Chancellor Angela Merkel’s Cabinet backed a tax on nuclear power-plant operators, shunning utilities and German industry as the government holds to budget cuts it says are needed to protect the euro.
Ministers meeting in Berlin today approved the nuclear levy alongside a four-year program of spending cuts and revenue- raising measures worth about 80 billion euros ($102 billion), Finance Minister Wolfgang Schaeuble said. The draft legislation will now go to parliament for consideration.
Merkel is sticking to the savings plan even after the economy, Europe’s biggest, expanded at the fastest pace in 20 years in the second quarter. The cuts are necessary to comply with European Union budget-deficit rules that backstop the euro and ensure “solid” economic growth, Schaeuble told reporters.
“We’re fulfilling our responsibility as part of the European Union and the globalized world economy,” Schaeuble said. Germany, in urging other euro-region countries to do likewise, is “not being arrogant,” he said. “If you’re on the right path, then you can’t let up. You have to persevere.”
The savings program, elements of which were outlined in June, includes an air passenger tax of as much as 45 euros with immediate effect; welfare and defense cuts; a financial- transaction tax on banks of 2 billion euros per year from 2012; and a delay in the rebuilding of Berlin’s royal palace.
Merkel rebuffed pleas to drop the nuclear levy made in an open letter last month signed by the chief executive officers of E.ON AG and RWE AG, Germany’s biggest utilities, plus Deutsche Bank AG’s Josef Ackermann and BASF SE’s Juergen Hambrecht. In it, they said a policy of “helping the budget with new energy taxes blocks necessary investment in the future.”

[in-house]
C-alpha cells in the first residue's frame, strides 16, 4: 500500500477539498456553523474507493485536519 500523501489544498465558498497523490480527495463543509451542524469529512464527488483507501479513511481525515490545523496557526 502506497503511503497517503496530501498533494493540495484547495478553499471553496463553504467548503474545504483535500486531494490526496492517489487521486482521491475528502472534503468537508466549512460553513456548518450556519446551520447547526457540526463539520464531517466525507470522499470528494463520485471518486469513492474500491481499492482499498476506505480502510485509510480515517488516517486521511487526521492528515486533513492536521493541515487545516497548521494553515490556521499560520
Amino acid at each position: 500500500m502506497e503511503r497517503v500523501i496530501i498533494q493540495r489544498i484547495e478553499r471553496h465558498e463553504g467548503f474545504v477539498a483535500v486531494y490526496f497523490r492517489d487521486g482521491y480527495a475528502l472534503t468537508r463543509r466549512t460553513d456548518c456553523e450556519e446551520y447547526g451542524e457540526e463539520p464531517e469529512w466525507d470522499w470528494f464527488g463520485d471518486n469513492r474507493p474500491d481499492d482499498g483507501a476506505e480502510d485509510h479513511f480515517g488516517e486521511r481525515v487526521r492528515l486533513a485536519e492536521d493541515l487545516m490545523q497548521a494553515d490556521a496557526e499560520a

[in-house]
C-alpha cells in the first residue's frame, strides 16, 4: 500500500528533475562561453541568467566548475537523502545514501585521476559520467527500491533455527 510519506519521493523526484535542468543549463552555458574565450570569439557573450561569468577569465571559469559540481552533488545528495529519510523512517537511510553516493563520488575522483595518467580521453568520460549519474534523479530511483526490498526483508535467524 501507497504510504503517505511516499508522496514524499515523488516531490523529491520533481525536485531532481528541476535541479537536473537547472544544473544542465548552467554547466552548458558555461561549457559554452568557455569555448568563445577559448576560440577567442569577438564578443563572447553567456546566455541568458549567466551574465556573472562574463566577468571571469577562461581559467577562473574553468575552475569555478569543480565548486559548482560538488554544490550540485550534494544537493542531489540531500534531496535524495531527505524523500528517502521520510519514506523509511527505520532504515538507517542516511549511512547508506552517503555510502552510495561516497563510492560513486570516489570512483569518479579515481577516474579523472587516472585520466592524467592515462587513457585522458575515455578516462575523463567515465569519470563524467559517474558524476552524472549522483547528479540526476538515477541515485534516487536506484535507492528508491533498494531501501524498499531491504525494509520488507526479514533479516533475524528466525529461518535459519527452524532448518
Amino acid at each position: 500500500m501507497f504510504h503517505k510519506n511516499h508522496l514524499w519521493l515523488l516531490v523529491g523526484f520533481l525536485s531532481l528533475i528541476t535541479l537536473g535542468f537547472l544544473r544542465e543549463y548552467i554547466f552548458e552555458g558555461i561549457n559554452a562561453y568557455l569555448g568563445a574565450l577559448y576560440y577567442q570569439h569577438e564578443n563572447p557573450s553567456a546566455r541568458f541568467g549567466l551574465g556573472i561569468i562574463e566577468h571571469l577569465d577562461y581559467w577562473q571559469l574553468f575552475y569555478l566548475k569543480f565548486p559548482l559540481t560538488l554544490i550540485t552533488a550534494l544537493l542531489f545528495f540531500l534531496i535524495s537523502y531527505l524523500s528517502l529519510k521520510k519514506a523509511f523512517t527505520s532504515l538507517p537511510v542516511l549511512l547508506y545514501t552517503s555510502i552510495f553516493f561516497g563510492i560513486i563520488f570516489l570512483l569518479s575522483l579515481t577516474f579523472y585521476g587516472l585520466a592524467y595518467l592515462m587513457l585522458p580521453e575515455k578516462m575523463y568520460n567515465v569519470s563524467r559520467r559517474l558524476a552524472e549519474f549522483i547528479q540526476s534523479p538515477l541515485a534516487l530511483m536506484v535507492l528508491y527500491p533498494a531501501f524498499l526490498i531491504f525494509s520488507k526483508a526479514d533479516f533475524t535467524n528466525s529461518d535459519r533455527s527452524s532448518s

The coalition will implement the nuclear tax “as budget consolidation means accessing additional revenue sources,” a copy of the draft bill posted on the Finance Ministry website said. The utilities may seek to pass on some of the cost of the tax to companies and consumers, the draft said.
Dusseldorf-based E.ON fell 0.2 percent to 22.17 euros as of 12:32 p.m. local time in Frankfurt trading, while Germany’s benchmark DAX Index rose 1.1 percent. Shares in smaller competitor RWE of Essen were down 0.1 percent at 51.65 euros. Both companies have fallen about 25 percent this year, making them two of the worst-performing DAX members. Of the 30 DAX companies, only HeidelbergCement AG has performed worse.
Announcement of the levy hit the utilities “like a cold shower,” Theo Kitz, an analyst with Merck Finck in Munich, who has “sell” recommendations on E.ON and RWE, said yesterday in an interview.
“They reacted pretty aggressively, with media campaigns and the lobbying that is usual in this industry,” he said. Even so, “it’s pretty clear the tax is coming. It’ll be a weight on them, especially on their cashflow. The utilities will probably invest less in coal- and gas-fired power plants as it looks like the government will commit them to funding renewable energy projects.”
Merkel’s government, near historic lows in opinion polls, faces public opposition to plans to extend the running life of nuclear-power plants as part of an energy policy to be announced by the end of September. Merkel said Aug. 30 that an extension of 10-15 years was “sensible.”
“The nuclear tax is pretty frustrating for the utilities, but the nuclear issue as a whole is by no means a done deal,” said Steffen Manske, an analyst at National Bank AG in Essen, who recommends investors “buy” shares in E.ON and RWE. “E.ON and RWE have already grown outside of Germany, where this tax won’t have any influence. It’s a very international business.”
The government aims for the tax on air travel to yield 1 billion euros per year, the draft bill shows. Flights will be subject to a levy of 8 euros per passenger for destinations in Europe; 25 euros to countries including Egypt and Israel; and 45 euros for all other destinations.